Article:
And Soda hit him off the French court last year, and even if Nadal was injured it didn't show.

Topspin Forehand
05-02-2010, 05:02 PM
He wasn't fatigued in Hamburg.


And Soda hit him off the French court last year, and even if Nadal was injured it didn't show.
Um yes he was tired in Hamburg in both finals to Federer and found a way to win the second one. What a warrior. And Nadal's movement was like his legs were in cement. Not usual the way he played and Soderling made him pay for it.

lurker
05-02-2010, 05:58 PM
Monte Carlo is higher bouncing, court is better for movement. Nadal looked like he got stuck moving a couple of times here in Rome, and the forehand cannot penetrate due to the lower bounce. He has trouble getting to control the baseline from his forehand like he can in Monte Carlo. The rainy gloomy conditions doesn't help his cause either.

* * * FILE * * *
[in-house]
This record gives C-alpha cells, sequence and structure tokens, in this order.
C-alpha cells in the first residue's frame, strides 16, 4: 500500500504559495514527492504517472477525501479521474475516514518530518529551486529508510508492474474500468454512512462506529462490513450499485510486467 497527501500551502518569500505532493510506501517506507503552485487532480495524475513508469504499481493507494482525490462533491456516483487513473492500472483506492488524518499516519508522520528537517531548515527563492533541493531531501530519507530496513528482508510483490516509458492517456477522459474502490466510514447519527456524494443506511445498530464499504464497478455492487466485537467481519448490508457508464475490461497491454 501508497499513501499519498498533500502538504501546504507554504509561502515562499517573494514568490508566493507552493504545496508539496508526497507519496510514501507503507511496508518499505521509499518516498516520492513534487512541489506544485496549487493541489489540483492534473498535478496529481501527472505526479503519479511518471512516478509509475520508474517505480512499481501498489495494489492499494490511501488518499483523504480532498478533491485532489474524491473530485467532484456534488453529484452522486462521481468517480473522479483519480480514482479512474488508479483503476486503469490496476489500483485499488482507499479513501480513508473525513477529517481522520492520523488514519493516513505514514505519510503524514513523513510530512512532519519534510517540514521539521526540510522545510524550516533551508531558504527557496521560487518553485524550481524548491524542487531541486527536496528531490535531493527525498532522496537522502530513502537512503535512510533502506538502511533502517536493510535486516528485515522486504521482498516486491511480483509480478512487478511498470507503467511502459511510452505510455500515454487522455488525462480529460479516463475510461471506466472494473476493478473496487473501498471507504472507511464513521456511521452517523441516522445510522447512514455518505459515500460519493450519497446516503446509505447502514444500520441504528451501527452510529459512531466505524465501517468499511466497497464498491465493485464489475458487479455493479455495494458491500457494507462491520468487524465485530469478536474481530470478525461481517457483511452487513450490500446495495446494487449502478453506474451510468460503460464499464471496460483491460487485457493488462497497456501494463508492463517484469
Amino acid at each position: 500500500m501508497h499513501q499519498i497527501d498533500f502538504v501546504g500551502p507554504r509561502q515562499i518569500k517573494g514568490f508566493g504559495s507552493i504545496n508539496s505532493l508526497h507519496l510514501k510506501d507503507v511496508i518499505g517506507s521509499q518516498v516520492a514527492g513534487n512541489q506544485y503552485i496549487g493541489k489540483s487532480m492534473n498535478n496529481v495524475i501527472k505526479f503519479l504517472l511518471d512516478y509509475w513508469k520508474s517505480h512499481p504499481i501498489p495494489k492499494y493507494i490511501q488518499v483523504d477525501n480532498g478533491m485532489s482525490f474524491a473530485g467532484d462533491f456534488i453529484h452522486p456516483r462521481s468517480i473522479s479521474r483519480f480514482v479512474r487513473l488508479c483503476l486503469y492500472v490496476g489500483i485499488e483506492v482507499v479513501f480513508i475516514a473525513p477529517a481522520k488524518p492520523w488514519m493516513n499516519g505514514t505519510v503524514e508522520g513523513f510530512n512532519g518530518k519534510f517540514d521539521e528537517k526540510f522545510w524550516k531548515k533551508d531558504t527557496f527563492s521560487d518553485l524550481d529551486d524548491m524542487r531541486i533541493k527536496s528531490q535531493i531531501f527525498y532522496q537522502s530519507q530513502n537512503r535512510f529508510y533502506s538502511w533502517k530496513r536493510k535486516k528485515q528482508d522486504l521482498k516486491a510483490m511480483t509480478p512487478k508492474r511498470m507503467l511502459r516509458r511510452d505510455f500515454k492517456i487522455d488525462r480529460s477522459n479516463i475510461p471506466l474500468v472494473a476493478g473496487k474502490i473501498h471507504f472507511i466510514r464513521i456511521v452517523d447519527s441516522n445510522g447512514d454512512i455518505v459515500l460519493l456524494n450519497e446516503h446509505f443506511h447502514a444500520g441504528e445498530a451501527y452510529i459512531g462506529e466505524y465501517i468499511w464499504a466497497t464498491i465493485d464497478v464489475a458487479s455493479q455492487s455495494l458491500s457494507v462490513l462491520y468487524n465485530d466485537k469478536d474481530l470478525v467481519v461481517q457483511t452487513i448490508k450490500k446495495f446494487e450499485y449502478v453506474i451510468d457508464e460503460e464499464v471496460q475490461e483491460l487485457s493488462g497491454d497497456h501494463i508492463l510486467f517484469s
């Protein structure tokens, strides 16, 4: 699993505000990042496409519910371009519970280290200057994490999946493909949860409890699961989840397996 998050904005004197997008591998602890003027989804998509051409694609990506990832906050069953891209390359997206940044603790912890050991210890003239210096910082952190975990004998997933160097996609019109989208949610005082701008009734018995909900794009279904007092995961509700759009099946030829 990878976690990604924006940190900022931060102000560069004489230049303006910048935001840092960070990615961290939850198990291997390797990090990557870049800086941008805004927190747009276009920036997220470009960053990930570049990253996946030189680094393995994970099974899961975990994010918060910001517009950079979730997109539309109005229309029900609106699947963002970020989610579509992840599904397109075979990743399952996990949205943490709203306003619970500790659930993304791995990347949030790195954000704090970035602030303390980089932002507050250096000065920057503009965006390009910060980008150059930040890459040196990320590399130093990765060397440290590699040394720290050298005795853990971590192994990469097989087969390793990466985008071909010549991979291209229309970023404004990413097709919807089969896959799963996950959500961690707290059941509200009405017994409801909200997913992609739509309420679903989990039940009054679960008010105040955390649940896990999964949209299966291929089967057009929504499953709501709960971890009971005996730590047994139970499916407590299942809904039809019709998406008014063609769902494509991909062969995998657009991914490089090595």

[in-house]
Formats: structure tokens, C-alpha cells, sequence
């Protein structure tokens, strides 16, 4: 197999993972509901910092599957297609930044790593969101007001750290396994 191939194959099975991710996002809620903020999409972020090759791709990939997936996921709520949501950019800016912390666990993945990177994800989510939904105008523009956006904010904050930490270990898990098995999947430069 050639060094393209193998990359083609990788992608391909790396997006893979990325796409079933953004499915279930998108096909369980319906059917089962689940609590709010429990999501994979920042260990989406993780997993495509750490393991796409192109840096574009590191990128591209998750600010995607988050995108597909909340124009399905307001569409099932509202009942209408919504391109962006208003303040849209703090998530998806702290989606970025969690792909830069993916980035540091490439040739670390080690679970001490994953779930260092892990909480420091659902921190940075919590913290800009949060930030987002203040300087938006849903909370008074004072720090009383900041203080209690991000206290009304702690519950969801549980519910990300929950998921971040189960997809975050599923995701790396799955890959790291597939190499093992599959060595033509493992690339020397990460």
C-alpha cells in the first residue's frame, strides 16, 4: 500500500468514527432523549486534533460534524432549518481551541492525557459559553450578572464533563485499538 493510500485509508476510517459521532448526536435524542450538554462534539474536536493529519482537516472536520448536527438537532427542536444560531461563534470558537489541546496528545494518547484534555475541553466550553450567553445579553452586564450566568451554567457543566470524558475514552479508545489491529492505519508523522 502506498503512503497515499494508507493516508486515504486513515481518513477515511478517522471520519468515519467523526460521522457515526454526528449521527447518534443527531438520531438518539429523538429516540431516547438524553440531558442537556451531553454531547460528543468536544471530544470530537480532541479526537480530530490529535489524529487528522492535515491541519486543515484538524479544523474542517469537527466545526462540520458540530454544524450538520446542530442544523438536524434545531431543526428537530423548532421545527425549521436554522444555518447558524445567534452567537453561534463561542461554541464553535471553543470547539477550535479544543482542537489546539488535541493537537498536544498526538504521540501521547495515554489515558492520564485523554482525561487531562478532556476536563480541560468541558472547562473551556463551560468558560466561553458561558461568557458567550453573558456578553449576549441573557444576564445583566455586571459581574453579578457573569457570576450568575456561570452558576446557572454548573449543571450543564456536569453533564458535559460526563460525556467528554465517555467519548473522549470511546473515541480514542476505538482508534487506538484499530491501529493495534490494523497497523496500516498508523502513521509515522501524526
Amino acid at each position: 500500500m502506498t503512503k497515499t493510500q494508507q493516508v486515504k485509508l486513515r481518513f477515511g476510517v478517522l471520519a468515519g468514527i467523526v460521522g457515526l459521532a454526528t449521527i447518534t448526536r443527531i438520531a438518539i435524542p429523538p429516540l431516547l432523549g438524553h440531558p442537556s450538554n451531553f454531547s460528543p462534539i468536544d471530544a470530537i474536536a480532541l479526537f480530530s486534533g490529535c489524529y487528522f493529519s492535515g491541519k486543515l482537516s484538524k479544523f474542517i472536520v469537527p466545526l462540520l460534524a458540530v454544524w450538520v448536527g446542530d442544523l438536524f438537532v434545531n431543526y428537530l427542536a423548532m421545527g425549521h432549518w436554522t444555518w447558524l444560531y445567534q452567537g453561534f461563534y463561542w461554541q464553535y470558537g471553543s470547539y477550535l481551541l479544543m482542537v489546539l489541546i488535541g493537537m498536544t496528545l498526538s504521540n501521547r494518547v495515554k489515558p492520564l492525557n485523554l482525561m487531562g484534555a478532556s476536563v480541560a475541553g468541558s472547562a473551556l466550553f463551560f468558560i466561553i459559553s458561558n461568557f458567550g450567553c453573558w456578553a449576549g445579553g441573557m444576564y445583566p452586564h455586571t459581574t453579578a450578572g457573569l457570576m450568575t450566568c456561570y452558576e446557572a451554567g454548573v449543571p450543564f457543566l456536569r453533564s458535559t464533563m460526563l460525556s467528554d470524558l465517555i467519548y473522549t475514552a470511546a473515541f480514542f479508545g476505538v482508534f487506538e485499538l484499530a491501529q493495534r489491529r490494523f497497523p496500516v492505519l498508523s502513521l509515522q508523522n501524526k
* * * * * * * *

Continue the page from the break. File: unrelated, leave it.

And I don't agree with whomever said if Nadal was injured it didn't show in last year's French. He was moving like s*&^! all season, he even struggled in Monte Carlo last year.

kobulingam
05-02-2010, 06:01 PM
French Open used faster balls last year. It is faster than MC now.

Topspin Forehand
05-02-2010, 06:09 PM
French Open used faster balls last year. It is faster than MC now.
Agreed. Some need to stop saying Monte-Carlo is similar to RG. RG is much faster now unless they went back to the old balls. Which I doubt.

M4RC
05-02-2010, 06:09 PM
Rome has less clay and it is much looser. I don't like the quality of the courts actually. In Barcelona, for example, they're much better prepared.

LinkMage
05-02-2010, 07:05 PM
Um yes he was tired in Hamburg in both finals to Federer and found a way to win the second one. What a warrior. And Nadal's movement was like his legs were in cement. Not usual the way he played and Soderling made him pay for it.

Yeah, by taking a fake injury timeout in the 1st set when Fedmug was spanking him. What a warrior indeed (more like what a cheater).